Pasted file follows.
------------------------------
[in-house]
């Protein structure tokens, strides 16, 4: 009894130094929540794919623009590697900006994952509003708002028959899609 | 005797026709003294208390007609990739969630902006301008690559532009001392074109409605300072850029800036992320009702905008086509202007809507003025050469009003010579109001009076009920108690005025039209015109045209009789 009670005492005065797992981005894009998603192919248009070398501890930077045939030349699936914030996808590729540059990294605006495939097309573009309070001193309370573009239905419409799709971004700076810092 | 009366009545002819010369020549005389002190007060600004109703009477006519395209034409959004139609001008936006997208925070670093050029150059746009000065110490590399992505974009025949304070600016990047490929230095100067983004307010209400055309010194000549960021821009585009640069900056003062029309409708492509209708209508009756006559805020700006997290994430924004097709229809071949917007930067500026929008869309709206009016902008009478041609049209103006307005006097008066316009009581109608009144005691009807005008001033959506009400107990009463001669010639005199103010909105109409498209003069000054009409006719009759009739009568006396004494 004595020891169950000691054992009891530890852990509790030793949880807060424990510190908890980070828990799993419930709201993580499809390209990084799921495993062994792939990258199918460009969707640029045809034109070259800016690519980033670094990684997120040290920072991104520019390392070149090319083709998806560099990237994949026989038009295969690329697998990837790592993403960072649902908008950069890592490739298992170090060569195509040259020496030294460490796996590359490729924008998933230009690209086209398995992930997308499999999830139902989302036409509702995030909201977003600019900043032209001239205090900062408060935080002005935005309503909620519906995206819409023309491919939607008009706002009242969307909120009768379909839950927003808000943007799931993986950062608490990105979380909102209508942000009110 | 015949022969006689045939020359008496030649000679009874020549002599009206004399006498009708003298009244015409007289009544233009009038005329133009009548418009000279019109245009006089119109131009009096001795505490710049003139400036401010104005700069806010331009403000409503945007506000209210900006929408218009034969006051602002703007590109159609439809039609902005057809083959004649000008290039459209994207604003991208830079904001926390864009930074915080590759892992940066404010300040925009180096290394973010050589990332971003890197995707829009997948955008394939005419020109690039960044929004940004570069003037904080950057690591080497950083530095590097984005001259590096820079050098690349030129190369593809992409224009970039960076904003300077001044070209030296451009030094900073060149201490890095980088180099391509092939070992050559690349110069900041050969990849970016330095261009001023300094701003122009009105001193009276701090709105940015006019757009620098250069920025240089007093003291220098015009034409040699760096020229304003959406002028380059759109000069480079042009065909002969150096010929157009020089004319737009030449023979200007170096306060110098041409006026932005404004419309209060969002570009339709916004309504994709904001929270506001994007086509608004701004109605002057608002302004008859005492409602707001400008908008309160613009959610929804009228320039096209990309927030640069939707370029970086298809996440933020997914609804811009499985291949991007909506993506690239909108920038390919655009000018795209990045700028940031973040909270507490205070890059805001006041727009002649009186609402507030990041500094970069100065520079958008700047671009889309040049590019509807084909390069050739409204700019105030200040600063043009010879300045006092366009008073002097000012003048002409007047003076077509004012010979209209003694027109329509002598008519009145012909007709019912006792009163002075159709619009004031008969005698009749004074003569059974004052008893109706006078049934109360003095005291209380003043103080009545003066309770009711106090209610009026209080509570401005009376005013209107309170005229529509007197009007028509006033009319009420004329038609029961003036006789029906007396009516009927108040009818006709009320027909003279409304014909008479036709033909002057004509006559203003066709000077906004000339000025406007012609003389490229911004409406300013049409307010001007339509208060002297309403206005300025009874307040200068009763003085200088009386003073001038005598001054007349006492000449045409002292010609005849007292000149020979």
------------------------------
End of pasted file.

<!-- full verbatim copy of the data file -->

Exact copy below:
[in-house]
């Protein structure tokens, strides 16, 4: 009894130094929540794919623009590697900006994952509003708002028959899609 | 005797026709003294208390007609990739969630902006301008690559532009001392074109409605300072850029800036992320009702905008086509202007809507003025050469009003010579109001009076009920108690005025039209015109045209009789 009670005492005065797992981005894009998603192919248009070398501890930077045939030349699936914030996808590729540059990294605006495939097309573009309070001193309370573009239905419409799709971004700076810092 | 009366009545002819010369020549005389002190007060600004109703009477006519395209034409959004139609001008936006997208925070670093050029150059746009000065110490590399992505974009025949304070600016990047490929230095100067983004307010209400055309010194000549960021821009585009640069900056003062029309409708492509209708209508009756006559805020700006997290994430924004097709229809071949917007930067500026929008869309709206009016902008009478041609049209103006307005006097008066316009009581109608009144005691009807005008001033959506009400107990009463001669010639005199103010909105109409498209003069000054009409006719009759009739009568006396004494 004595020891169950000691054992009891530890852990509790030793949880807060424990510190908890980070828990799993419930709201993580499809390209990084799921495993062994792939990258199918460009969707640029045809034109070259800016690519980033670094990684997120040290920072991104520019390392070149090319083709998806560099990237994949026989038009295969690329697998990837790592993403960072649902908008950069890592490739298992170090060569195509040259020496030294460490796996590359490729924008998933230009690209086209398995992930997308499999999830139902989302036409509702995030909201977003600019900043032209001239205090900062408060935080002005935005309503909620519906995206819409023309491919939607008009706002009242969307909120009768379909839950927003808000943007799931993986950062608490990105979380909102209508942000009110 | 015949022969006689045939020359008496030649000679009874020549002599009206004399006498009708003298009244015409007289009544233009009038005329133009009548418009000279019109245009006089119109131009009096001795505490710049003139400036401010104005700069806010331009403000409503945007506000209210900006929408218009034969006051602002703007590109159609439809039609902005057809083959004649000008290039459209994207604003991208830079904001926390864009930074915080590759892992940066404010300040925009180096290394973010050589990332971003890197995707829009997948955008394939005419020109690039960044929004940004570069003037904080950057690591080497950083530095590097984005001259590096820079050098690349030129190369593809992409224009970039960076904003300077001044070209030296451009030094900073060149201490890095980088180099391509092939070992050559690349110069900041050969990849970016330095261009001023300094701003122009009105001193009276701090709105940015006019757009620098250069920025240089007093003291220098015009034409040699760096020229304003959406002028380059759109000069480079042009065909002969150096010929157009020089004319737009030449023979200007170096306060110098041409006026932005404004419309209060969002570009339709916004309504994709904001929270506001994007086509608004701004109605002057608002302004008859005492409602707001400008908008309160613009959610929804009228320039096209990309927030640069939707370029970086298809996440933020997914609804811009499985291949991007909506993506690239909108920038390919655009000018795209990045700028940031973040909270507490205070890059805001006041727009002649009186609402507030990041500094970069100065520079958008700047671009889309040049590019509807084909390069050739409204700019105030200040600063043009010879300045006092366009008073002097000012003048002409007047003076077509004012010979209209003694027109329509002598008519009145012909007709019912006792009163002075159709619009004031008969005698009749004074003569059974004052008893109706006078049934109360003095005291209380003043103080009545003066309770009711106090209610009026209080509570401005009376005013209107309170005229529509007197009007028509006033009319009420004329038609029961003036006789029906007396009516009927108040009818006709009320027909003279409304014909008479036709033909002057004509006559203003066709000077906004000339000025406007012609003389490229911004409406300013049409307010001007339509208060002297309403206005300025009874307040200068009763003085200088009386003073001038005598001054007349006492000449045409002292010609005849007292000149020979």